Recently, 2-year-old Debbie has gotten very interested in skin color. Standing at the bathroom mirror, she’s liable to make the declaration, “I am brown!!!” This is used followed by observations about her parents: “Daddy, you are brown, too! Mommy, are you white? I think you’re white! Are you sure?”
We never told Debbie that she is “brown” or that I’m “white.” To avoid pinning labels on her that she didn’t need or want, when she initially asked, “What color is Debbie Joy? What color is Daddy? What color is Mommy?” we responded, “What do you think?” She’s always been very certain she was “brown! Yay, Debbie Joy!” but she was very tentative in ascribing a color to me. While she told us that she and Will were “brown,” she then announced, “Mommy, your name is Susannah!” instead of telling us what color I am. Then, she suggested that my whiteness was “an accident, a mistake?” to which I replied that God doesn’t make mistakes when he’s making people. Finally, she concluded, “I think you’re white, Mommy!” but qualified, “It’s okay, Mommy. One day you be brown like Debbie Joy.”
I may be reading too much into her toddler-speak, but it seemed like she was reluctant to label my color because she didn’t want to acknowledge any difference between her and myself. Over the course of her life, she has identified primarily with me. Much of her play imitates the housework and childcare that I do daily. I think she was hesitant to introduce language to describe me that introduced any sense of gap, even if just semantic, between us.
To be honest, I’ve felt much the same way. Sometimes being the white mother of a brown child feels like a daunting task. There’s so much that Will and I have to teach our daughter of which I have no personal experience. How am I supposed to explain to her how to act if/when she gets pulled over by the police to increase the odds she’ll survive the encounter? How am I am supposed to tell her what to do if someone yells the N-word at her from a car window? Truth is, I can only teach her, in so far as I know, how to be a good person, fair, compassionate, brave, wise, and strong. There are lessons that others will have teach her from their experience. Sometimes, that makes me feel a little inadequate.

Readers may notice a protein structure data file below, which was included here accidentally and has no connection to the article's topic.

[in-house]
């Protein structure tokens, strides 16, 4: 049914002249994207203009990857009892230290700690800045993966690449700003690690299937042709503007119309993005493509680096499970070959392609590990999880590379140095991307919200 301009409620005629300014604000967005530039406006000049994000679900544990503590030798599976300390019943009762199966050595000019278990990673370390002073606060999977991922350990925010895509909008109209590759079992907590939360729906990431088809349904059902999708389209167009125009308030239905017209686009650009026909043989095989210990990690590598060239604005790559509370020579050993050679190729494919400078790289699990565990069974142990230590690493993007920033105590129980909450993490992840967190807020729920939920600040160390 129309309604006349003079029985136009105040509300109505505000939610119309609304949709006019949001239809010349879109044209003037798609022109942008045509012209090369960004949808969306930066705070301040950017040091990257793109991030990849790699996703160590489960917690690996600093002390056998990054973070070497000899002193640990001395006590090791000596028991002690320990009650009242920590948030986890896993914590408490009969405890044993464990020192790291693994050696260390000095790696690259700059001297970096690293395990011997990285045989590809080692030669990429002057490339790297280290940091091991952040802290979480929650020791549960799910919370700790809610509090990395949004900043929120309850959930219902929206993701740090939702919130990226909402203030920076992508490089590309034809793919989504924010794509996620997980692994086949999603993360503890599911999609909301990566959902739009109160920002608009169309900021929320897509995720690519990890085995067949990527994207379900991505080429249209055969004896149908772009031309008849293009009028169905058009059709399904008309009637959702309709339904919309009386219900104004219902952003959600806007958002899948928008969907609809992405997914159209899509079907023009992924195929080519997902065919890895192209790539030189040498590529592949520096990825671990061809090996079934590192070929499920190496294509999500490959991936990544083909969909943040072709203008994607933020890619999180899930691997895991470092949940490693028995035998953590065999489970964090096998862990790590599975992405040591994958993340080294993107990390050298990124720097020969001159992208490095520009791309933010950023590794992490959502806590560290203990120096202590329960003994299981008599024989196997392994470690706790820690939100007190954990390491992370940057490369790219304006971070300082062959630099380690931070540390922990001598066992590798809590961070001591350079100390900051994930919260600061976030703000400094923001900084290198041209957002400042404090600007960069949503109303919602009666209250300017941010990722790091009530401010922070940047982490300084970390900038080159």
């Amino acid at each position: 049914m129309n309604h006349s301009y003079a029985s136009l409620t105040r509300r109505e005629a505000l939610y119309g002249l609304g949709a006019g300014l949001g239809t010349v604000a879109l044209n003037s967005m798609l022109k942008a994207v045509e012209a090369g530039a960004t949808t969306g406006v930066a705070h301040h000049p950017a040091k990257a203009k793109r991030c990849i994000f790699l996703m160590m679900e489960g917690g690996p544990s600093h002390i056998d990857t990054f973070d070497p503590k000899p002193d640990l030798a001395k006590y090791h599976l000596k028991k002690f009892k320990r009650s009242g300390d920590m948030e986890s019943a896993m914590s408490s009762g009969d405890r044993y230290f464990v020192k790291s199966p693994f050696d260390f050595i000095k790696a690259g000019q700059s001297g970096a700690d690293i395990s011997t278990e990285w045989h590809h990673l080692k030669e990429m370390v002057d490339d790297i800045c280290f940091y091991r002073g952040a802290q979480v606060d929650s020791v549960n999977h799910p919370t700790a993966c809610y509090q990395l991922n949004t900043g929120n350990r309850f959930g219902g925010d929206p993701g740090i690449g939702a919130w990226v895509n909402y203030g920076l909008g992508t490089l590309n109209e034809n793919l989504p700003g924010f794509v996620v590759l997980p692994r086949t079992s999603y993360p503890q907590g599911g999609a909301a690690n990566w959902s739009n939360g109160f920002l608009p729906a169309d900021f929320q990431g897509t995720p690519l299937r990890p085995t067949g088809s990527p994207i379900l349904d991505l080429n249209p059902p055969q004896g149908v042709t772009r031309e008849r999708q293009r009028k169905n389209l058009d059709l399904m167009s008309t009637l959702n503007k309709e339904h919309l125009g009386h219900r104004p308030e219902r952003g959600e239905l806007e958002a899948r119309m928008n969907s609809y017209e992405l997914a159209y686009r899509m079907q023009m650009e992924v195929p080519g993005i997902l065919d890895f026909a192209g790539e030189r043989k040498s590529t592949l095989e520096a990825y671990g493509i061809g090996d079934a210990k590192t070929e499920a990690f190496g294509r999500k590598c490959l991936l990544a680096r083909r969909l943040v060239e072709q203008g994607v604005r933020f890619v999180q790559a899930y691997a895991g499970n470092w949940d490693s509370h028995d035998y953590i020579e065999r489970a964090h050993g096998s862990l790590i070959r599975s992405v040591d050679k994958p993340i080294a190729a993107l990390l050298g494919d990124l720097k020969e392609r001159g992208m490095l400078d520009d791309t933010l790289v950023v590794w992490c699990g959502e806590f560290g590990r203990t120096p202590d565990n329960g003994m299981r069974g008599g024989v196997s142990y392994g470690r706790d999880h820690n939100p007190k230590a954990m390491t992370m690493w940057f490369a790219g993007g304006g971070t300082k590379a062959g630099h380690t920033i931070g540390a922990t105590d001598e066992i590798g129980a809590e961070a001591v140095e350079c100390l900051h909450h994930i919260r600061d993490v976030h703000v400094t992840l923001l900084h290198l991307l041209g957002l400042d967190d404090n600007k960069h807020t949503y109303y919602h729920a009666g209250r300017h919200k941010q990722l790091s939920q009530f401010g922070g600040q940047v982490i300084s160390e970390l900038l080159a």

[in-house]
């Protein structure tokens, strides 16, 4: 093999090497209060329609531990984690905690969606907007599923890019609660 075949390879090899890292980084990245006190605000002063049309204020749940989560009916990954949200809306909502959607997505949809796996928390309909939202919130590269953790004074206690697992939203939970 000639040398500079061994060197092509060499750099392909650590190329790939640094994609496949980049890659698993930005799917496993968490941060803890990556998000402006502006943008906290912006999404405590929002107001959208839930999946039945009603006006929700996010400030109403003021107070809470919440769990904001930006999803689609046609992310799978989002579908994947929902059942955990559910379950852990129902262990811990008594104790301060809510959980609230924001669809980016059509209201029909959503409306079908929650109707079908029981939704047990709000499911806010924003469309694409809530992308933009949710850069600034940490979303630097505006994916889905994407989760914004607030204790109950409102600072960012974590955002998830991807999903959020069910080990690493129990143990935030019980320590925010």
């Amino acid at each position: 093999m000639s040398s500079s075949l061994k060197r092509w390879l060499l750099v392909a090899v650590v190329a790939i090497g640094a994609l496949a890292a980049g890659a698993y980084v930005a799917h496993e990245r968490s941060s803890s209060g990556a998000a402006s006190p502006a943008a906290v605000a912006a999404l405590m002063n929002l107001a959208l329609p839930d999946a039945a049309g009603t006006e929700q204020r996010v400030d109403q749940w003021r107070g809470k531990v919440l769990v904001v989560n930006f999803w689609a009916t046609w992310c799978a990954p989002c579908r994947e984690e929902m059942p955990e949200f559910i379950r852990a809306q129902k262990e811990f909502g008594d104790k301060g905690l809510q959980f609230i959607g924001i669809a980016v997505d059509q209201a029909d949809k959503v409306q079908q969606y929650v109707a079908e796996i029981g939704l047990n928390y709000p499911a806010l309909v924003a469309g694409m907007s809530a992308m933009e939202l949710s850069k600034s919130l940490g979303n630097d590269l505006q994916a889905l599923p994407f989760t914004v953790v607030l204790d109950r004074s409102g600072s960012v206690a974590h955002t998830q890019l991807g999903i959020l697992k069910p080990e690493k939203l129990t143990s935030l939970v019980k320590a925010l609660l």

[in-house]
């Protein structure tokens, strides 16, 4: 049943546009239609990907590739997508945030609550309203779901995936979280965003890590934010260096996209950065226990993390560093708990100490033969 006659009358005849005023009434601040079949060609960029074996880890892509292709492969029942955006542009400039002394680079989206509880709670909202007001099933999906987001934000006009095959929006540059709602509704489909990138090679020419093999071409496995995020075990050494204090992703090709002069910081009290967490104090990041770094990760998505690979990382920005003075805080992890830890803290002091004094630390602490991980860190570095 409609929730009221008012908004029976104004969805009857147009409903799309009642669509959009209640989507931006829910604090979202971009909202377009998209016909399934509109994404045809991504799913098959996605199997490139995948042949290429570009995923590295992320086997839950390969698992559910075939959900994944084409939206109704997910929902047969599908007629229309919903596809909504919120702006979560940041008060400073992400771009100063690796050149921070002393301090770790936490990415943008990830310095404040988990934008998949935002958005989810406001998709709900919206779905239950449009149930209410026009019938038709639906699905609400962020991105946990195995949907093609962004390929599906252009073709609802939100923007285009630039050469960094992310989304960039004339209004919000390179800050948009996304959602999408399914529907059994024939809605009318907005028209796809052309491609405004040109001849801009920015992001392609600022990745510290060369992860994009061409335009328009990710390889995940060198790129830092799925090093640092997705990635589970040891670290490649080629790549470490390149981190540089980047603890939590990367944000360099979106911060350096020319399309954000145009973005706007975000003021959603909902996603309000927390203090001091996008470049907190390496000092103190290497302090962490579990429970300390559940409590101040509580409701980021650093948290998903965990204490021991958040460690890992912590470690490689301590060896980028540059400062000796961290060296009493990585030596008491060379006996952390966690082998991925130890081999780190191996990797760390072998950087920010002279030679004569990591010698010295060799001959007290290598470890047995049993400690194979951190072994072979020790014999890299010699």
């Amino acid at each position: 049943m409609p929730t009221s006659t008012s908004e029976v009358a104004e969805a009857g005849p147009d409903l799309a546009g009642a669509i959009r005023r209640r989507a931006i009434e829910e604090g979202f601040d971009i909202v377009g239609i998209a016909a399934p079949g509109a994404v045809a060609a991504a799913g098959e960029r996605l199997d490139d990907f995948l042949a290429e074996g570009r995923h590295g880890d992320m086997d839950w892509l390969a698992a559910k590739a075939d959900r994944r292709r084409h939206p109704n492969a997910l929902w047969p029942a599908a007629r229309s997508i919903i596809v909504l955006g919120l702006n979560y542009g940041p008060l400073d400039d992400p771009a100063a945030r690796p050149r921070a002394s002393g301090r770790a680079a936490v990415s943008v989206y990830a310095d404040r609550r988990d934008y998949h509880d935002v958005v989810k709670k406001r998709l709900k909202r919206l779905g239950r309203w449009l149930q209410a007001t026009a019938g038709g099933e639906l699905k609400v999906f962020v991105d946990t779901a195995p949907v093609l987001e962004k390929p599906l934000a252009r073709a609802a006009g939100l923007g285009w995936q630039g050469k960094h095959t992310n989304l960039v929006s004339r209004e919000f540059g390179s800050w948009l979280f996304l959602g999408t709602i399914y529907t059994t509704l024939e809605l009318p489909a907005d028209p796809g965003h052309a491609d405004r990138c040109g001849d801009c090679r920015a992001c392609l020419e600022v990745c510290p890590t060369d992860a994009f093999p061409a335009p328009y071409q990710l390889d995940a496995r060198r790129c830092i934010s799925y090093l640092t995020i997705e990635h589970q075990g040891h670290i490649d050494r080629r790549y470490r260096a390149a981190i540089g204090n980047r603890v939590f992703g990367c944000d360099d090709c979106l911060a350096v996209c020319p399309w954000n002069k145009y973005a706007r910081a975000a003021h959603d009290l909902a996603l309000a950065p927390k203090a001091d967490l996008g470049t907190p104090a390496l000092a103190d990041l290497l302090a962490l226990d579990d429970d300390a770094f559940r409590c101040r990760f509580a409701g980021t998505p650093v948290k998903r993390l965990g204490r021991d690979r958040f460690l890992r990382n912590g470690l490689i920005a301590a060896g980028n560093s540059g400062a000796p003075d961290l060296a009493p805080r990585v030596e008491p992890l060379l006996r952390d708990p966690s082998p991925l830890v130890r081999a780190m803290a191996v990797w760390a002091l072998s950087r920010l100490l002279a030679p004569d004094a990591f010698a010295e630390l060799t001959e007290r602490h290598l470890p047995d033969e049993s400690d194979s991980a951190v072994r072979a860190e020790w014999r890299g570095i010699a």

Yesterday, we took a family trip to Bicentennial Park in downtown Nashville, where in the summer there’s a lovely splash pad where children shriek and romp. While we were there, a pre-teen girl approached Debbie. “You mixed?” she asked Debbie, holding out her arm beside Debbie’s to compare their brown skin tones. “YOU’RE BROWN LIKE ME!” Debbie yelled, delighted. She was so excited to have a “big friend” who shared her skin color. The two girls played together for almost an hour. Debbie’s friend taught her how to jump clean through the fountains without getting scared.
This beautiful interaction reminded me the importance of finding mentors for Debbie, big sisters, really, who can model for her life as a woman of color, who can teach her the lessons where I will certainly fall far short.
And yet the interaction also reminded me that I don’t have to be afraid of being “found out” as a fraudulent mother for her because I am white. At one point when the girls were playing together, Debbie slipped on the slick pavement and hit her head, hard. “MOMMY!!!” she yelled, and I came to her rescue. Through God’s grace and mercy, he has seen fit to make me mother to children of a different skin color than my own, and I believe that, in spite of my personal limitations, I am enough for the path that is ahead of us.